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LPIC-1: Systemd Beyond Services

January 29, 2019 - by Fabian Thorns

In today’s post, we review some topics related to systemd that go beyond starting and stopping services. These topics were added to LPIC-1 in version 5.0.

Objective 101.3 already covered systemd in version 4.0. The focus of this objective is managing service units. A service unit controls the start and stop of a program. The units are defined in files ending in .service which reside in /usr/lib/systemd/system/, /run/systemd/system/ or /etc/systemd/system/. It is possible to override specific parameters or even whole unit files by creating directories and files in /etc/systemd/system/. Take a look at Justin Ellingwood’s blog post on Understanding Systemd Units and Unit Files to recap the structure of unit files.

When booting, target units specify which service units shall be run. After the system startup, systemctl provides various subcommands to manage units, such as start, stop, status, enable, disable, mask, unmask or edit. Review the manpage systemctl(1) and make sure you’re confident in using systemctl’s most important subcommands.

Over time, systemd became able to take care of an increasing number of crucial aspects of a Linux system. As more and more distributions use systemd for these tasks, the new version of LPIC-1 includes several of them. systemd provides its own logging infrastructure, the systemd journal. Systemd-journald attaches metadata to logging messages, so that it is possible, for example, to filter log messages produced by a specific systemd unit in a specific time frame. The command journalctl provides access to systemd journal. This command is covered in objectives 101.2 and 108.2.

As your system probably already runs systemd, get some confidence in using journalctl. Filter for messages from a specific service and get events from a specific time range. Run systemd-cat and filter the messages it produces. Find out where journald stores the journal, how long messages are retained and how to access them in case of an emergency, such as after booting into a live rescue system.

Justin Ellingwood wrote a great introduction, How To Use Journalctl to View and Manipulate Systemd Logs, which guides you through all these steps. The tutorial also introduces you to timedatectl which is covered in objective 108.1. You should take the chance to also review the concepts and configuration of rsyslog, which replaced syslog in objective 108.2. The rsyslog website contains several guides to get started.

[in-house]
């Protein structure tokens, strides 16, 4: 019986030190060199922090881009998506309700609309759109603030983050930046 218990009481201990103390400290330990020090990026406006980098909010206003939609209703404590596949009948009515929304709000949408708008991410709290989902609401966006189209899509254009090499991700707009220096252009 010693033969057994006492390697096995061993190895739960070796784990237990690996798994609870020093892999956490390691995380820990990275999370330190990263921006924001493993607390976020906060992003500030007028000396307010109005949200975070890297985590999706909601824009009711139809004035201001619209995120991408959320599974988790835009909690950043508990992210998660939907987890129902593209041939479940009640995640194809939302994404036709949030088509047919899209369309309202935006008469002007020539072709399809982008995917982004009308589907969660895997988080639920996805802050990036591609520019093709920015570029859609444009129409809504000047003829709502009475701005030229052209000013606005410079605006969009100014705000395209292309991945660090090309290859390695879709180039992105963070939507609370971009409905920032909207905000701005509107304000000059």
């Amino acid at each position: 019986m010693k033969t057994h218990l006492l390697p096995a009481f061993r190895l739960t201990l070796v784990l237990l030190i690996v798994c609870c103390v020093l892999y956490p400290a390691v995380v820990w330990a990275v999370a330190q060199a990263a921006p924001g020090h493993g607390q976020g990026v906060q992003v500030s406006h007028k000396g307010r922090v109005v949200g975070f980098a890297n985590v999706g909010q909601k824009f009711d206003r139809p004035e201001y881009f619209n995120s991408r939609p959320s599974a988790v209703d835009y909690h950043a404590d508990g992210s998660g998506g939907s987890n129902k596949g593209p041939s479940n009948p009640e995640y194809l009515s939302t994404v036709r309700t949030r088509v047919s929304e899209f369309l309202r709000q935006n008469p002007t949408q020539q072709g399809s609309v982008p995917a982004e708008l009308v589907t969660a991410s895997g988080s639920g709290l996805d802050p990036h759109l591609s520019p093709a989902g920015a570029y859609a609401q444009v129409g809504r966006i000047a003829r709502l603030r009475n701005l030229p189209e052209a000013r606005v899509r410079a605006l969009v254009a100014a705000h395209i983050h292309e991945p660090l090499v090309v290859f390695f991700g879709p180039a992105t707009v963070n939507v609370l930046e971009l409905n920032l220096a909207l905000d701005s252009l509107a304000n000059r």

Timer units in systemd have the ability to control service units. They are covered in objective 107.2. Similar to a cron job, a timer unit triggers a service unit at a specific point in time. Timer units, by default, control a service unit with the same name. man-db.timer, for example, starts man-db.service. Take a look at one of the timer units which exist on your systemd and review the systemd.timer(8) manpage for the various ways on how to specify the execution time. As a final exercise, try to create your own systemd service unit and trigger it with a systemd timer. TutorialDocs’ Systemd Timer Tutorial With An Automatic Mail Sending Example illustrates how to do this.

Socket units, as mentioned in objective 110.2, are another type of unit which controls service units. Similar to inetd, socket units open a socket in a file or at a port, wait for incoming connections and start the service for each connection. You will probably find some socket units which you can analyze on your system. Be aware that socket units can expose these services to remote clients, thereby exposing them to potential attackers.

systemd also handles file system mounts. While mount units can be used to trigger mounts, systemd also uses them to keep track of mounts. It automatically creates units when a new mount appears. Objective 104.3 covers awareness of mount units. You should investigate one of the mount units existing on your system and understand how they interact with mount and /etc/fstab.

Objective 109.2 provides three more examples of how many different problems systemd tries to address. The command hostnamectl is systemd’s way to adjust the hostname of the local computer. The manpage hostnamectl(1) provides an overview of the available subcommands. systemd-networkd and systemd-resolved are daemons that manage network configuration. LPIC-1 only expects you to be aware of them without any details of its configuration. Instead, LPIC-1 focuses on NetworkManager for persistent network configuration, which we review next week.

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About Fabian Thorns:

Fabian Thorns

Fabian Thorns is the Director of Certification Development at Linux Professional Institute, LPI. He is M.Sc. Business Information Systems, a regular speaker at open source events and the author of numerous articles and books. Fabian has been part of the exam development team since 2010. Connect with him on LinkedIn, XING or via email (fthorns at lpi.org).